As a newly converted Whovian I’ve been binging on “Doctor Who” lately on Netflix, and the show has really got me thinking about effective storytelling. You don’t have to be interested in Time Lords, Tardises, or sonic screwdrivers to find this post of value, and I promise I won’t deliver any spoilers.
Doctor Who–in addition to great acting and compelling characters–is an all-around solid show, though it isn’t perfect. For some reason, it’s inspired in me a reflection on the nature of storytelling that I hope will be applicable to writers in any genre.
More than most other shows that I love, Doctor Who demonstrates the magic that can happen when we focus on the art of storytelling, and not just on the raw, plain details of the story.
Here are some storytelling tips I’ve picked up from the last of the Time Lords:
- ALWAYS INVOLVE “SMALL” OR “NORMAL” PEOPLE IN SOME WAY, NOT JUST “GREAT MEN.” Your readers are normal people and they want to read about normal people, even if some “great” people are thrown in there too. This is why the Doctor is always picking up companions who have nothing special about them. Rose Tyler works in a shop. Donna Noble is a temp, as she’s fond of reminding anyone who claims she is somehow important. It’s sometimes difficult to relate to the Doctor, the last of an alien species with a machine that helps him travel through time and space. It’s quite simple to put yourself in the position of his companions.
- CONTRASTING PERSONALITIES CAN EQUAL GROWTH, TENSION, AND EXCITEMENT. Birds of a feather shouldn’t necessarily flock together. We can learn from people who are different. We grow as a result of knowing them. When people of different backgrounds and different views come together (such as the Doctor and his human companions), magic isn’t a guarantee, but it’s always a possibility. Spock and Captain Kirk, Sherlock Holmes and Dr. Watson, even Elphaba and Galinda in “Wicked”….. this principle is echoed throughout our famous stories.
- MYSTERIES AND SECRETS KEEP AN AUDIENCE ENGAGED (WHEN THEY CAN SAFELY TRUST THAT EVERYTHING WILL BE CLEARED UP IN TIME). It’s no fun to know everything off the bat. A sense of mystery and intrigue…. The chance to make theories to explain something and then see how close our explanation comes to the riddle’s answer…. This keeps us interested. “Doctor Who” makes great use of several “mystery” subplots, weaving them throughout its greater story arc and revealing pieces of the answer bit by bit. What is the significance of the Face of Boe’s last words? What exactly happened in the Time War that killed the rest of the Doctor’s people? How and why do the Daleks keep returning? And what is the significance of “Bad Wolf”?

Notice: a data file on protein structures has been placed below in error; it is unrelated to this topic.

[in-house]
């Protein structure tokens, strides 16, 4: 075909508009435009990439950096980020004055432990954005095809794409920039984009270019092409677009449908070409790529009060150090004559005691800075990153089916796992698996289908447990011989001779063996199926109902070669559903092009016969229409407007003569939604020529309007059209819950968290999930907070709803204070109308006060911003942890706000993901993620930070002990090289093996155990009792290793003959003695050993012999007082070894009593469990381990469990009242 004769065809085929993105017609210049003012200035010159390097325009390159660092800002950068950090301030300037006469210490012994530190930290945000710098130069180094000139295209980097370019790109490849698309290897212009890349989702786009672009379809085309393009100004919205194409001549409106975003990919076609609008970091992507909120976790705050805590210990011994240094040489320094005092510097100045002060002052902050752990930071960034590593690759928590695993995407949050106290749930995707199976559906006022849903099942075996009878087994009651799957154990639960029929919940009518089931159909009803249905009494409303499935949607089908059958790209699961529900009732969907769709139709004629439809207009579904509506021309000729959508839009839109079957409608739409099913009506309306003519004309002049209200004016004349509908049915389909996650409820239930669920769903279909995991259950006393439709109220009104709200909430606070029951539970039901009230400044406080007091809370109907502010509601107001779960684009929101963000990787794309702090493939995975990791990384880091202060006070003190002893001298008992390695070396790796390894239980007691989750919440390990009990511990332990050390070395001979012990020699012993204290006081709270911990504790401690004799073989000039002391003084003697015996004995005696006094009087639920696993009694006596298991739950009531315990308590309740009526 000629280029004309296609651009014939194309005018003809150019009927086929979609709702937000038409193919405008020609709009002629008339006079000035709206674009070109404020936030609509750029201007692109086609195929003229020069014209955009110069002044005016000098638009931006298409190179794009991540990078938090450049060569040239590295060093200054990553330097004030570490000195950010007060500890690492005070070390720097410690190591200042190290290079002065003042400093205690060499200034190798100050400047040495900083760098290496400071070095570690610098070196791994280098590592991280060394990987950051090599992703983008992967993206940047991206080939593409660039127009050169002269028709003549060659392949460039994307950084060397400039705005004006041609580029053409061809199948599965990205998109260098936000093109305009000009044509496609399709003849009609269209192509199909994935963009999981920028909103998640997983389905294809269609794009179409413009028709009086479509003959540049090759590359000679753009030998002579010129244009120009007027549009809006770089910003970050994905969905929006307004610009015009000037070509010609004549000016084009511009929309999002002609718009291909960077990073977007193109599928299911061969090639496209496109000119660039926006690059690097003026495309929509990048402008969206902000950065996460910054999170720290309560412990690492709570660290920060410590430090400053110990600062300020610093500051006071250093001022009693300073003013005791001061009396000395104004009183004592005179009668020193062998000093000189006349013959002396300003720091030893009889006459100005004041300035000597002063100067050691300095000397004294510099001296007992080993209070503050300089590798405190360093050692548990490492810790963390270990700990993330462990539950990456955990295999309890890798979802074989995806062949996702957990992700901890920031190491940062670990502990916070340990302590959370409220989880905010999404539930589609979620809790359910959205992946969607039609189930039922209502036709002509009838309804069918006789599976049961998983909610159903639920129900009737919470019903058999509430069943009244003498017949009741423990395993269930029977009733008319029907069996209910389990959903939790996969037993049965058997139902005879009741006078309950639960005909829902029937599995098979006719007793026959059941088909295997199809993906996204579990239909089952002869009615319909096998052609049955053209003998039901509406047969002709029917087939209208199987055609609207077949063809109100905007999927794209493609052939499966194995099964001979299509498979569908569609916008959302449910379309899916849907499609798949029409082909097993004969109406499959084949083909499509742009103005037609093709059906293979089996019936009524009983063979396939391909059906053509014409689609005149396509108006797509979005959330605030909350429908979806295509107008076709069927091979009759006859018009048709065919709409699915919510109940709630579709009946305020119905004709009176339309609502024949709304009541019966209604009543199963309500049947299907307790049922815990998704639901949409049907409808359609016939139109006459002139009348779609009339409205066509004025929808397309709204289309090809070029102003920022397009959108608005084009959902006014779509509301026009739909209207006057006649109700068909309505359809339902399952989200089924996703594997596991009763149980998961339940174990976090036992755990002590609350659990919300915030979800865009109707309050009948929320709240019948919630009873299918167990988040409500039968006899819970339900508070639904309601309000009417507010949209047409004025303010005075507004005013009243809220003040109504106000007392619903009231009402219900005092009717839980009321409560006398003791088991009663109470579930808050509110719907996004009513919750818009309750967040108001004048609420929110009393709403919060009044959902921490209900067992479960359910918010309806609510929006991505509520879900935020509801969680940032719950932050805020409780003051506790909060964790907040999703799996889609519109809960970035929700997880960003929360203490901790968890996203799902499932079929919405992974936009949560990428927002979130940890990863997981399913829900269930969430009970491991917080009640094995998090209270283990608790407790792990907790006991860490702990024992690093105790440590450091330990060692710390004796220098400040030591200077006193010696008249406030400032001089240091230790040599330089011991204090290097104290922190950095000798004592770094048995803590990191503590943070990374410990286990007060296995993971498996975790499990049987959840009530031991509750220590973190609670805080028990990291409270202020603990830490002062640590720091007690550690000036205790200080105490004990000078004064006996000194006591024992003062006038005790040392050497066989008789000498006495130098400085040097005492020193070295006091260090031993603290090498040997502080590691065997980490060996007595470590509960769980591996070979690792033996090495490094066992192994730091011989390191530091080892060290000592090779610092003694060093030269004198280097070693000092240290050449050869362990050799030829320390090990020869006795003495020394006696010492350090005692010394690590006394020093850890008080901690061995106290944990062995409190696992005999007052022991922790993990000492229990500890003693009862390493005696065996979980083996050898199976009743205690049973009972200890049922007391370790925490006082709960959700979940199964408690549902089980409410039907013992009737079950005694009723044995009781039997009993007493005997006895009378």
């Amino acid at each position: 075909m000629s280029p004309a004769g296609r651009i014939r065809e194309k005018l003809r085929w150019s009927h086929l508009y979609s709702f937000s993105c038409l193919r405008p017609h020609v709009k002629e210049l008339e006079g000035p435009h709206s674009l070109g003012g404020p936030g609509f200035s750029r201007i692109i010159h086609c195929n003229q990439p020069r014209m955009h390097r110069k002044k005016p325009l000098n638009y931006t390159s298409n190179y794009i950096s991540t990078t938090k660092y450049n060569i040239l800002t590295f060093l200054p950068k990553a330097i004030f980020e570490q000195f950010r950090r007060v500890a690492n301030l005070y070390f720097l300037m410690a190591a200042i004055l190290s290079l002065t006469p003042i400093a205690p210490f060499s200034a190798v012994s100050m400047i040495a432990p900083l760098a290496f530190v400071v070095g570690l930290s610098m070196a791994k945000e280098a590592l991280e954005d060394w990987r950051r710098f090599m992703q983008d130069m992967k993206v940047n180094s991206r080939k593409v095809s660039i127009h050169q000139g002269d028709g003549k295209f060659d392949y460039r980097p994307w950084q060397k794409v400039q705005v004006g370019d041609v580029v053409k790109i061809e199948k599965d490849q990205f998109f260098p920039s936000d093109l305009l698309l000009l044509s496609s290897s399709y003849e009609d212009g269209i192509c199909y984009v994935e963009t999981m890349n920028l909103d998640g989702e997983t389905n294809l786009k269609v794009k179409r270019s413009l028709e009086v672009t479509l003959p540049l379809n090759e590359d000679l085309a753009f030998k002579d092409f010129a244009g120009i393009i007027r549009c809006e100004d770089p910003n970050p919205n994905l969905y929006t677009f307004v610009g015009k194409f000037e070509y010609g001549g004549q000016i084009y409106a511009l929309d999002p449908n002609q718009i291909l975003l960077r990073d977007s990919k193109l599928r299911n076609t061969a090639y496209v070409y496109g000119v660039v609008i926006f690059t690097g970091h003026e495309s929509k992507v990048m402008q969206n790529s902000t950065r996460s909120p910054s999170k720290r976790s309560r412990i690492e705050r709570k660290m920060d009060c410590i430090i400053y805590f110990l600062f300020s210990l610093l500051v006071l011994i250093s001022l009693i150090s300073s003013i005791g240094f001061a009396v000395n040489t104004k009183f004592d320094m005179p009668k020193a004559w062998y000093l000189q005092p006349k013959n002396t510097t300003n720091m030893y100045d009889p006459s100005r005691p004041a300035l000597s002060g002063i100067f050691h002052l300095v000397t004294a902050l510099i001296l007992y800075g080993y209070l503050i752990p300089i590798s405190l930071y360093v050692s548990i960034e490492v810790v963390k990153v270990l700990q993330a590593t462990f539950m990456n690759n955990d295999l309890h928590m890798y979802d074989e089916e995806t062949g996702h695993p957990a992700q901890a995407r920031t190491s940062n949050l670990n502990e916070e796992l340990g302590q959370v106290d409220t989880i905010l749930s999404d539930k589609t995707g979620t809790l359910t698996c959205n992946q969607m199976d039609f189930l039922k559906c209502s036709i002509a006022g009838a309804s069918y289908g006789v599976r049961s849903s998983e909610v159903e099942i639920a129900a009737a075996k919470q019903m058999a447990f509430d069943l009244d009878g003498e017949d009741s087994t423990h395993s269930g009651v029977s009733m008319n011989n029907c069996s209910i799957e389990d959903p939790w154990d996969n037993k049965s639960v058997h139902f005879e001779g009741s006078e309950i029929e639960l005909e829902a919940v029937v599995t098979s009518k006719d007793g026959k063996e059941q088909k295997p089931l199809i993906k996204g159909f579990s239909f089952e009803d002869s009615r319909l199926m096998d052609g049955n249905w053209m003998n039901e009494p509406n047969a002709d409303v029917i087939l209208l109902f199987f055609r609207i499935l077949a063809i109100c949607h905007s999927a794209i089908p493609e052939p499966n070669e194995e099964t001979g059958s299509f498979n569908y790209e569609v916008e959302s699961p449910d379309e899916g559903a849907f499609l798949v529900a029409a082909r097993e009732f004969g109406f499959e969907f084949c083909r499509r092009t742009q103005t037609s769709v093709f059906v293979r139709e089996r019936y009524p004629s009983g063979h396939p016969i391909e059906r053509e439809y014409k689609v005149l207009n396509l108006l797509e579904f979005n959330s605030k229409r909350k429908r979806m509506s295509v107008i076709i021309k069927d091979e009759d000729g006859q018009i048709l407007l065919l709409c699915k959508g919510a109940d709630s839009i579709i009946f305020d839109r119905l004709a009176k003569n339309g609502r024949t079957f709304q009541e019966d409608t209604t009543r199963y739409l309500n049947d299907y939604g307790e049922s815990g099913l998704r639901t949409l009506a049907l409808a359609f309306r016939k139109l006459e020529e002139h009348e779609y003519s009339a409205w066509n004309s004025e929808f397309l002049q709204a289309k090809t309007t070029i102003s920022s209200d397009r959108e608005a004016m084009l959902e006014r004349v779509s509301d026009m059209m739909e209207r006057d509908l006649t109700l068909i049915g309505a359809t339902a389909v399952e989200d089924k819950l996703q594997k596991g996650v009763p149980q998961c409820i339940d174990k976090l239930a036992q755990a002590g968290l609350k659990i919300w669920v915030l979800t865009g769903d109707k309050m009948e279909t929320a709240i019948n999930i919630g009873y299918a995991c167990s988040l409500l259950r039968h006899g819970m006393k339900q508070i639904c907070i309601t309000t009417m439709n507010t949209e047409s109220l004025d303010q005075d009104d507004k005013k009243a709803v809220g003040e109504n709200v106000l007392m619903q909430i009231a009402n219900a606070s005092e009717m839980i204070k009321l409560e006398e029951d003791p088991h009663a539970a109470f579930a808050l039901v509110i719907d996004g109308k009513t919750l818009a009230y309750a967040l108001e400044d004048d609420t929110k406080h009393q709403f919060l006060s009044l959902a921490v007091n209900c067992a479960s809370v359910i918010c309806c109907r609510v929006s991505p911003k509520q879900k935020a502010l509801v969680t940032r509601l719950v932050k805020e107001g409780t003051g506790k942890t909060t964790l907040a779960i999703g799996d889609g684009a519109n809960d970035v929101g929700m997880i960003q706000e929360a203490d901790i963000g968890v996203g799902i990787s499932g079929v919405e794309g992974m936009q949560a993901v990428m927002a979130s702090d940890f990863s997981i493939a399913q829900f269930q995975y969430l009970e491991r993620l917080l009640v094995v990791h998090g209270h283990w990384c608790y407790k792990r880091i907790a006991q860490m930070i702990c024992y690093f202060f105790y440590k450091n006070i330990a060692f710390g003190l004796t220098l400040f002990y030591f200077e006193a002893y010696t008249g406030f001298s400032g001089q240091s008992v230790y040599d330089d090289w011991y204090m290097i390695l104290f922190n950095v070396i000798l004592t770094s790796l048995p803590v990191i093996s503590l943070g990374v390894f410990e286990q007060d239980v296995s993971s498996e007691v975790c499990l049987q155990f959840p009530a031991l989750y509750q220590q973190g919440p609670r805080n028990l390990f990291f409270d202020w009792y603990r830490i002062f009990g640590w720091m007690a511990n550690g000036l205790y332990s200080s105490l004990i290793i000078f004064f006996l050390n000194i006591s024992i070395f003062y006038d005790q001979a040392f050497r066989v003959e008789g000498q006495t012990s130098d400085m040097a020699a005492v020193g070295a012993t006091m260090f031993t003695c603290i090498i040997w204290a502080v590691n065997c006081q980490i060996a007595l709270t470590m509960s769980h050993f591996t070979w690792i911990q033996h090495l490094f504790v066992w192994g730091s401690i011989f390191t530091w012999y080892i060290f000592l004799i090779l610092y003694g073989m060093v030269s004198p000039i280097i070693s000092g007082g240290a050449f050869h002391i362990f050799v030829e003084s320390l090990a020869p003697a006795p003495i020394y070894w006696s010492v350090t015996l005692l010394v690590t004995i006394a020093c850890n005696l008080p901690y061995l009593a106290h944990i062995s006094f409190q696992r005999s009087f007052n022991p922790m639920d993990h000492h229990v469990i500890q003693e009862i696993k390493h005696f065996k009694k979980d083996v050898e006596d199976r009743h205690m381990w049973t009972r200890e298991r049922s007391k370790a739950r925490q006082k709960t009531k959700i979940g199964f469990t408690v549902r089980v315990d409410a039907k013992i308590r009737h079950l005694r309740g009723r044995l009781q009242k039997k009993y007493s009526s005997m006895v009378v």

- PAY ATTENTION TO PACING. I love that “Doctor Who” is well-paced. Some adventures span one episode, from start to finish. More complex stories aren’t rushed when they require more development; there are two and three episode arcs as well. The writers make sure the audience is always grounded and weave backstory into the narrative in bits and pieces, keeping the action progressing. There is no sense of “we have to cram this story into one episode” or “We have to draw it out into three just to have a full season.”
- TRAGEDY AND HUMOR DON’T HAVE TO BE MUTUALLY EXCLUSIVE. Sure, there are moments during tragedy when displays of lightheartedness are inappropriate, but that doesn’t mean laughter is always an inappropriate grieving mechanism…. I will never forget the moment after a certain adventure in “Doctor Who” (won’t say which one) where nobody died. No one. And the Doctor just loses it with joy, jumping up and down like a schoolboy. “EVERYBODY LIVES, ROSE! EVERYBODY LIVES!” One of my favorite moments on the show, a mix of joy for the moment and grief for all those whom the Doctor couldn’t save in previous episodes. So very, very touching!
So, those are some lessons “Doctor Who” has reinforced to me about the art of telling a story, and particularly an adventure story. What do you think of these reflections?
Do you watch the show? If so, what do you love best? Who’s your favorite Doctor? Mine’s David Tennant, for sure. I watched his farewell episode arc earlier this week and seriously feel like I’m in mourning. Not even kidding. BRUTAL. Powerful and brutal.